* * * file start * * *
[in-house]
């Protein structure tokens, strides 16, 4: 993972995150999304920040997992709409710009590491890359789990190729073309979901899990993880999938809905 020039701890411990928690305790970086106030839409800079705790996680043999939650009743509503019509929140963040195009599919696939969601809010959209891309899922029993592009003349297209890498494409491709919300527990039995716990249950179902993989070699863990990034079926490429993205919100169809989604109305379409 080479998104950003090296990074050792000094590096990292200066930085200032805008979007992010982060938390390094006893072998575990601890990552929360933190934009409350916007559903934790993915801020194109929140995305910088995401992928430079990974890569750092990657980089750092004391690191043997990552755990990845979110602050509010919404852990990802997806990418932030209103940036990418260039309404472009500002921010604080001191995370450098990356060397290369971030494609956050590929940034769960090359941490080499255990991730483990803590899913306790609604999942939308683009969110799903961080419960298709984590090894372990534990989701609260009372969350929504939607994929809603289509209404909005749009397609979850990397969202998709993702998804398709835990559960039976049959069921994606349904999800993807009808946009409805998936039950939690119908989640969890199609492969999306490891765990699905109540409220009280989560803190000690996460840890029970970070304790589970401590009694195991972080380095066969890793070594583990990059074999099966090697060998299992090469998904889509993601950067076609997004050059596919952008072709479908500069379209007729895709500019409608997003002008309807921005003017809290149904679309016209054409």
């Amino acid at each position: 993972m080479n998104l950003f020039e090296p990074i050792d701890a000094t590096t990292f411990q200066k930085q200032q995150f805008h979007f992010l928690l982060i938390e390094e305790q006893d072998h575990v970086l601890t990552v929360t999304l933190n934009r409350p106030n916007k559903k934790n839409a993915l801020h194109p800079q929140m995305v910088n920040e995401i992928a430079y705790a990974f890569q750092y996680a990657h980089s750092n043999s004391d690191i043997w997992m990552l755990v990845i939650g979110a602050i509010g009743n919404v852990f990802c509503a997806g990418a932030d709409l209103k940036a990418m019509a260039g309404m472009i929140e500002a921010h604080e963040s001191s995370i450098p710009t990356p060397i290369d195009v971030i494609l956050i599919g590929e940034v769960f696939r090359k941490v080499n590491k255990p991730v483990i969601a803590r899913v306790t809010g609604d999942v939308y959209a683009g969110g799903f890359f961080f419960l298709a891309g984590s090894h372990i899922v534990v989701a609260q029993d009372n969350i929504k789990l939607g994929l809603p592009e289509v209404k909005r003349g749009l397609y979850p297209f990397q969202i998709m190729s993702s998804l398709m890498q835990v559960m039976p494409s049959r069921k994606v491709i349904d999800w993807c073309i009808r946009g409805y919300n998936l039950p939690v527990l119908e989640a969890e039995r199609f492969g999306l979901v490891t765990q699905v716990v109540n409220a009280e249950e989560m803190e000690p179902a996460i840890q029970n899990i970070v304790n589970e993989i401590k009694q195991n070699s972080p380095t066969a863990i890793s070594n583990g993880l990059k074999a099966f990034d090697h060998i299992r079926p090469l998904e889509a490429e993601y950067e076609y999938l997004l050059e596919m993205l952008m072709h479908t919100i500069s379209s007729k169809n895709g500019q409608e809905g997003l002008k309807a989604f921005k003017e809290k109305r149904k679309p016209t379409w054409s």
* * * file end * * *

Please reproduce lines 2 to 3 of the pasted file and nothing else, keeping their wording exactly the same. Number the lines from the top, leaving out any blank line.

């Protein structure tokens, strides 16, 4: 993972995150999304920040997992709409710009590491890359789990190729073309979901899990993880999938809905 020039701890411990928690305790970086106030839409800079705790996680043999939650009743509503019509929140963040195009599919696939969601809010959209891309899922029993592009003349297209890498494409491709919300527990039995716990249950179902993989070699863990990034079926490429993205919100169809989604109305379409 080479998104950003090296990074050792000094590096990292200066930085200032805008979007992010982060938390390094006893072998575990601890990552929360933190934009409350916007559903934790993915801020194109929140995305910088995401992928430079990974890569750092990657980089750092004391690191043997990552755990990845979110602050509010919404852990990802997806990418932030209103940036990418260039309404472009500002921010604080001191995370450098990356060397290369971030494609956050590929940034769960090359941490080499255990991730483990803590899913306790609604999942939308683009969110799903961080419960298709984590090894372990534990989701609260009372969350929504939607994929809603289509209404909005749009397609979850990397969202998709993702998804398709835990559960039976049959069921994606349904999800993807009808946009409805998936039950939690119908989640969890199609492969999306490891765990699905109540409220009280989560803190000690996460840890029970970070304790589970401590009694195991972080380095066969890793070594583990990059074999099966090697060998299992090469998904889509993601950067076609997004050059596919952008072709479908500069379209007729895709500019409608997003002008309807921005003017809290149904679309016209054409």
């Amino acid at each position: 993972m080479n998104l950003f020039e090296p990074i050792d701890a000094t590096t990292f411990q200066k930085q200032q995150f805008h979007f992010l928690l982060i938390e390094e305790q006893d072998h575990v970086l601890t990552v929360t999304l933190n934009r409350p106030n916007k559903k934790n839409a993915l801020h194109p800079q929140m995305v910088n920040e995401i992928a430079y705790a990974f890569q750092y996680a990657h980089s750092n043999s004391d690191i043997w997992m990552l755990v990845i939650g979110a602050i509010g009743n919404v852990f990802c509503a997806g990418a932030d709409l209103k940036a990418m019509a260039g309404m472009i929140e500002a921010h604080e963040s001191s995370i450098p710009t990356p060397i290369d195009v971030i494609l956050i599919g590929e940034v769960f696939r090359k941490v080499n590491k255990p991730v483990i969601a803590r899913v306790t809010g609604d999942v939308y959209a683009g969110g799903f890359f961080f419960l298709a891309g984590s090894h372990i899922v534990v989701a609260q029993d009372n969350i929504k789990l939607g994929l809603p592009e289509v209404k909005r003349g749009l397609y979850p297209f990397q969202i998709m190729s993702s998804l398709m890498q835990v559960m039976p494409s049959r069921k994606v491709i349904d999800w993807c073309i009808r946009g409805y919300n998936l039950p939690v527990l119908e989640a969890e039995r199609f492969g999306l979901v490891t765990q699905v716990v109540n409220a009280e249950e989560m803190e000690p179902a996460i840890q029970n899990i970070v304790n589970e993989i401590k009694q195991n070699s972080p380095t066969a863990i890793s070594n583990g993880l990059k074999a099966f990034d090697h060998i299992r079926p090469l998904e889509a490429e993601y950067e076609y999938l997004l050059e596919m993205l952008m072709h479908t919100i500069s379209s007729k169809n895709g500019q409608e809905g997003l002008k309807a989604f921005k003017e809290k109305r149904k679309p016209t379409w054409s």